The last leg of our Vietnam adventure was modestly luxurious: a two-night cruise on Bai Tu Long Bay, the newer, cleaner, less known and less-overwhelmed-by-tourists neighbour of Ha Long Bay. Ha Long is said to have over 1000 cruise boats packed like sardines and Bai Tu Long doesn’t. That’s the big difference. Bai Tu Long’s karst geology is similarly magnificent and we’re happy to have taken the path less travelled.
Cruise choices are simple: pick one night or two and the number of stars. We took the two night, four star option and booked through Alex, cousin of our Ninh Binh homestay host. You can email him at email@example.com. The process was straightforward. Alex researched various options, took care of the details and made sure we got a fair price. We left a small deposit with our host and met up in Hanoi to finalize the deal. We were offered three price options starting at US$210 but went with the four star, US$300 Huong Hai Sealife cruise. It was worth it. We got a shuttle from our Hanoi hotel, a nice, new-ish, clean boat, good food, friendly staff, spacious cabin, queen bed and private balcony. All as promised. Note that “two days” or “three days” is a generous description as it’s really a 24 or 48 hour period stretched over two or three calendar days. If you want one full day plus half a day at either end, choose the two night option.
That was then, before Covid-19, and now is now. I have no idea what these people will do as the tourist industry collapses but it will be very, very difficult.
Huang Hai picked us up at our hotel at 7:30 for noon boarding in Haiphong. From there we headed out through Bai Tu Long’s many islands, visited Thien Canh Son cave, went kayaking, learned to make spring rolls and ate. The trick to spring rolls, by the way, is the egg yolk wash. It glues everything together. After an evening Tai Chi session, the Sealife dropped anchor and we spent the night with other boats at the Cong Do sleeping area. It was not crowded, there was no noise, the water was clean, the air was fresh, and the sea was calm.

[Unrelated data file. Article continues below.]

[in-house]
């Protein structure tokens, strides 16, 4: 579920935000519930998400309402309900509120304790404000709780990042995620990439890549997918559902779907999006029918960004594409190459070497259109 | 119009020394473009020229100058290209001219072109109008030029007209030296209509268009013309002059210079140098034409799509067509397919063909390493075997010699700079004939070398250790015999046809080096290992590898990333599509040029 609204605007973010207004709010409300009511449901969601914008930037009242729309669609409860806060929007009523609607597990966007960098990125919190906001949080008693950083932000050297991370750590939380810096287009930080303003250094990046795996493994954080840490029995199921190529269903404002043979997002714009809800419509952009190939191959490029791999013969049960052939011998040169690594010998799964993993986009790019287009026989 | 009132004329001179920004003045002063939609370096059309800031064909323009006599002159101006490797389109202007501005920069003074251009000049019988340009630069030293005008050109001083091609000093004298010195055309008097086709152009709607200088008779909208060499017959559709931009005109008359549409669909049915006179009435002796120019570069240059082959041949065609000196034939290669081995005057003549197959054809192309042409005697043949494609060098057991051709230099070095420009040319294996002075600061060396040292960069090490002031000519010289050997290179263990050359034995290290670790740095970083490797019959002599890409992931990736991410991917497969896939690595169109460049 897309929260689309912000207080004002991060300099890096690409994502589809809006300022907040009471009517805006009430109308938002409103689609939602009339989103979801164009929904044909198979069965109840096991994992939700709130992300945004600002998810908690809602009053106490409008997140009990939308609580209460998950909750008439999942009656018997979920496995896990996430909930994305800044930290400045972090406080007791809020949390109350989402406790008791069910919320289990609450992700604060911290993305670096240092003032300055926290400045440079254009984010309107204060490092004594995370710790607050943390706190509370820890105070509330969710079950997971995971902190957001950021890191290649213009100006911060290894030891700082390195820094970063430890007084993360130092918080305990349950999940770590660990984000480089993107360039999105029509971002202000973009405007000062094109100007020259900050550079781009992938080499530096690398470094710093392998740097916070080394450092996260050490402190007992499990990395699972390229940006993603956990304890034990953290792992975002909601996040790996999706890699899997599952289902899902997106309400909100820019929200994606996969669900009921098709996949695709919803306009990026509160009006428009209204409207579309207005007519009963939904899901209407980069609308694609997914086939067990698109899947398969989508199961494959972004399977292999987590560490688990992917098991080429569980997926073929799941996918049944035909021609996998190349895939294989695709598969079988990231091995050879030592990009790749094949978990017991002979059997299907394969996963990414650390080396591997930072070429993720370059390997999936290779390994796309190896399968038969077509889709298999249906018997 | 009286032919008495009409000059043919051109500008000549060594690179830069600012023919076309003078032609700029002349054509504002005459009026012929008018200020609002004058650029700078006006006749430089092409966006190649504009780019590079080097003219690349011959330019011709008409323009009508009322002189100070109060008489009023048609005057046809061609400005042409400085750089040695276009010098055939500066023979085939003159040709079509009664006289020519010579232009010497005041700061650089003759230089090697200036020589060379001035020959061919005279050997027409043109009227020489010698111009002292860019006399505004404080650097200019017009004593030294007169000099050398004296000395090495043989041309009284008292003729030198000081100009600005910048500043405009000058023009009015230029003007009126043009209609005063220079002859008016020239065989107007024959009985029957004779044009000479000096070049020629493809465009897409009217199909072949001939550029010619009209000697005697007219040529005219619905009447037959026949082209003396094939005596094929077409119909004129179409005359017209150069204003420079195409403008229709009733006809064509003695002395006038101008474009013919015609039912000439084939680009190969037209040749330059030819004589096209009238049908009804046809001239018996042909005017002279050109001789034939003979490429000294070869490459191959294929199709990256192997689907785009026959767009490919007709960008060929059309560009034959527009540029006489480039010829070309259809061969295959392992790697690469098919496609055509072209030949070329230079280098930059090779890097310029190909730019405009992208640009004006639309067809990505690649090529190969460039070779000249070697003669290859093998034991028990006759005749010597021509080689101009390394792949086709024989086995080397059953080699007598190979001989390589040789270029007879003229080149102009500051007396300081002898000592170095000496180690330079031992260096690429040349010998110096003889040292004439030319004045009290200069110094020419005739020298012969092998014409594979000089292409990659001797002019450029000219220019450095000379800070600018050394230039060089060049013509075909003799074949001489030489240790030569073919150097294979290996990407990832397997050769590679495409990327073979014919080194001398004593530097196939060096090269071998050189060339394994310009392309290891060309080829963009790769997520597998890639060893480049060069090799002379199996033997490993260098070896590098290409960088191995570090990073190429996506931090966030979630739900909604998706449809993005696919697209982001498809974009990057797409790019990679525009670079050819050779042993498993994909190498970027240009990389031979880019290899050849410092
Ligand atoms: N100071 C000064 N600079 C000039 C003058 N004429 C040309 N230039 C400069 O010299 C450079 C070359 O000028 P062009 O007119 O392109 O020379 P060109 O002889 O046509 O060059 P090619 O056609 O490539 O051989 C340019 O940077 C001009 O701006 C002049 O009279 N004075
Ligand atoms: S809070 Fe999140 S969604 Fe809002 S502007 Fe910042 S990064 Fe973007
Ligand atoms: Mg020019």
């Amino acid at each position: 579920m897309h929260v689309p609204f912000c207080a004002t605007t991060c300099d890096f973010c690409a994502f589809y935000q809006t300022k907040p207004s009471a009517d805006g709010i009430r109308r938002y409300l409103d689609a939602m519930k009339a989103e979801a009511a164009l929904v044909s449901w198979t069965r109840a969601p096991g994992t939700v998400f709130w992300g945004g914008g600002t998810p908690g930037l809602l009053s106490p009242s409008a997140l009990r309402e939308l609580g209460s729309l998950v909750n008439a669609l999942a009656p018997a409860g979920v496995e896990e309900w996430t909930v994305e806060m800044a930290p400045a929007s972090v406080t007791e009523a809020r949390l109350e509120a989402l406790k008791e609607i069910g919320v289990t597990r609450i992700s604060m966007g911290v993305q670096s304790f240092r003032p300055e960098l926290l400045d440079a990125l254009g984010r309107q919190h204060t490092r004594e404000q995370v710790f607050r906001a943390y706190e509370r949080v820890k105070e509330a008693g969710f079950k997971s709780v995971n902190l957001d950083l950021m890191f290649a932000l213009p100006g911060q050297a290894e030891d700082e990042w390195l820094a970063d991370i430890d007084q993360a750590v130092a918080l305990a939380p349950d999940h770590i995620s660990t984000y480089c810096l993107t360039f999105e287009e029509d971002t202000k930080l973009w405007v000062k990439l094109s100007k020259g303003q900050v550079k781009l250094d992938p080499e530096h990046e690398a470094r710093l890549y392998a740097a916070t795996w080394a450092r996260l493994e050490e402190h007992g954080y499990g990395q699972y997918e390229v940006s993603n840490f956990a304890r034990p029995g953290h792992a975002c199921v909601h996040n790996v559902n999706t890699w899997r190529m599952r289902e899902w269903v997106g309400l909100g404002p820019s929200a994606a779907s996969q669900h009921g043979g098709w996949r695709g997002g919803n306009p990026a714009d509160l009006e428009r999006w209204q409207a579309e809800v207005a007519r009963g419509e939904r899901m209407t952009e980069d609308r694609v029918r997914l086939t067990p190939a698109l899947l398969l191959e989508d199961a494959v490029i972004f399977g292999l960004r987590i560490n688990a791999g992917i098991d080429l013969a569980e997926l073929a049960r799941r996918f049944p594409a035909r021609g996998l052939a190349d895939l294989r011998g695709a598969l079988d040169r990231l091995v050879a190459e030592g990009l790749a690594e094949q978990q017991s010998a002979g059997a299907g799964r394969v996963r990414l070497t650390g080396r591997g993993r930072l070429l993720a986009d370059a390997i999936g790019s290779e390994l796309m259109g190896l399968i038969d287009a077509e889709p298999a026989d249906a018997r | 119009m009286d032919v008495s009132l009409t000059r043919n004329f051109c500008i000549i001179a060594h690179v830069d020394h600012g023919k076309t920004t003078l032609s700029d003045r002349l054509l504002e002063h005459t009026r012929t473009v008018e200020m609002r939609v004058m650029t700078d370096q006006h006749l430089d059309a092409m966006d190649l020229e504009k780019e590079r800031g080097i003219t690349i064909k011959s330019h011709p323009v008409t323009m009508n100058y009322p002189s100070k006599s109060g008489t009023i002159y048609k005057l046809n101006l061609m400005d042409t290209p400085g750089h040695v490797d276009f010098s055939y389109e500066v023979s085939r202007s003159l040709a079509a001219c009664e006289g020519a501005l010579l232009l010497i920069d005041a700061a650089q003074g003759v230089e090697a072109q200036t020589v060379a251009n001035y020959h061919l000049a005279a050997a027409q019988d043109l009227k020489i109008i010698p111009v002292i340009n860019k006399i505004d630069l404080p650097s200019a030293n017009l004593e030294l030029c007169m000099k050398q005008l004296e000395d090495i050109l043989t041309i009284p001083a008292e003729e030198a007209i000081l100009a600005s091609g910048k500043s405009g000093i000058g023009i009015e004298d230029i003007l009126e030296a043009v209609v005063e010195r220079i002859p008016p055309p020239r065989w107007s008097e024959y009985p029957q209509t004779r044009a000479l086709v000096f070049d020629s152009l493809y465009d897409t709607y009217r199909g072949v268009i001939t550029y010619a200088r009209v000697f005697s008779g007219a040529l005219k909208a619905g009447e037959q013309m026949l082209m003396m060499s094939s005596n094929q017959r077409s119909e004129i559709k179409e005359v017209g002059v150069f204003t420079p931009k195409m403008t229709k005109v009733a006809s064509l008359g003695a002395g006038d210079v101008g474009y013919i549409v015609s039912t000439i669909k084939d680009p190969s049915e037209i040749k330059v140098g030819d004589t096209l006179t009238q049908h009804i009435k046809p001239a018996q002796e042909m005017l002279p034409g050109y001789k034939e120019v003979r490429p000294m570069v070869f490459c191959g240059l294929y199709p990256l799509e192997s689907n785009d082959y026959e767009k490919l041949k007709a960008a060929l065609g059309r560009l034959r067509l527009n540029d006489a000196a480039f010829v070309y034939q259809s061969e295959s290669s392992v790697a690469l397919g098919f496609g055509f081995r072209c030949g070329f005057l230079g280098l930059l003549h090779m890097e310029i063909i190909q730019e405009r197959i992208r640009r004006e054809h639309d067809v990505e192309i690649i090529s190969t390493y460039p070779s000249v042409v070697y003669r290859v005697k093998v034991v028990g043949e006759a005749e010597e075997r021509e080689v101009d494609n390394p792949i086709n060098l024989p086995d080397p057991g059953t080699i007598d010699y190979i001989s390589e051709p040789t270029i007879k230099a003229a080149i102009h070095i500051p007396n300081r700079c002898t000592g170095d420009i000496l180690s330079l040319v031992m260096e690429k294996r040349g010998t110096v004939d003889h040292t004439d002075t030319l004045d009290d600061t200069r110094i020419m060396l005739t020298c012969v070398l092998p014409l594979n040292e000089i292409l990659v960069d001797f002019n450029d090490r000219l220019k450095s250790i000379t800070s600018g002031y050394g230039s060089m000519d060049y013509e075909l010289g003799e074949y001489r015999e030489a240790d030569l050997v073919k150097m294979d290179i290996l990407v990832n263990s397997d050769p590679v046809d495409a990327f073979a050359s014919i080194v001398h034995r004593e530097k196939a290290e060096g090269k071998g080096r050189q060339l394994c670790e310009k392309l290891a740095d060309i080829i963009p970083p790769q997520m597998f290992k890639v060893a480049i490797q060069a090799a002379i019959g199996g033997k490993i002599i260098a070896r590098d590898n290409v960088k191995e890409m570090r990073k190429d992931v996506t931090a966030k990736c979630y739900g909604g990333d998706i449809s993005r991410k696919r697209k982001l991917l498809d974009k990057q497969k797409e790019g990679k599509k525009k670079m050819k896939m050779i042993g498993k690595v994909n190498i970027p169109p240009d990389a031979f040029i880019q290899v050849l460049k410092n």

As it turned out, we were the only two-night customers so, after breakfast and a visit to Vung Vieng fishing village, we headed out on our own tender while the mother ship returned to Haiphong for a fresh load of customers. With our private guide, we visited Thay cave, had a long kayak trip, a fantastic lunch and a swim at a secluded Cap La beach. It was back to the ship for supper and another night at Cong Do.
The scenery is magical and, regardless of the activities, scenery is why you go on these cruises. Be sure to get up for the sunrise. It was peaceful and lovely.
Next morning we headed back to Hanoi and finished in style at the four star O’Gallery Majestic Hotel (US$70 through Expedia). This was a rare treat for downmarket travellers like us and it really was quite good: their service was fantastic, the included breakfast buffet was extraordinarily varied and huge and they even loaned us a room for a quick shower before our late departure the next day. Maybe five star is even better but I can’t see how and probably never will.
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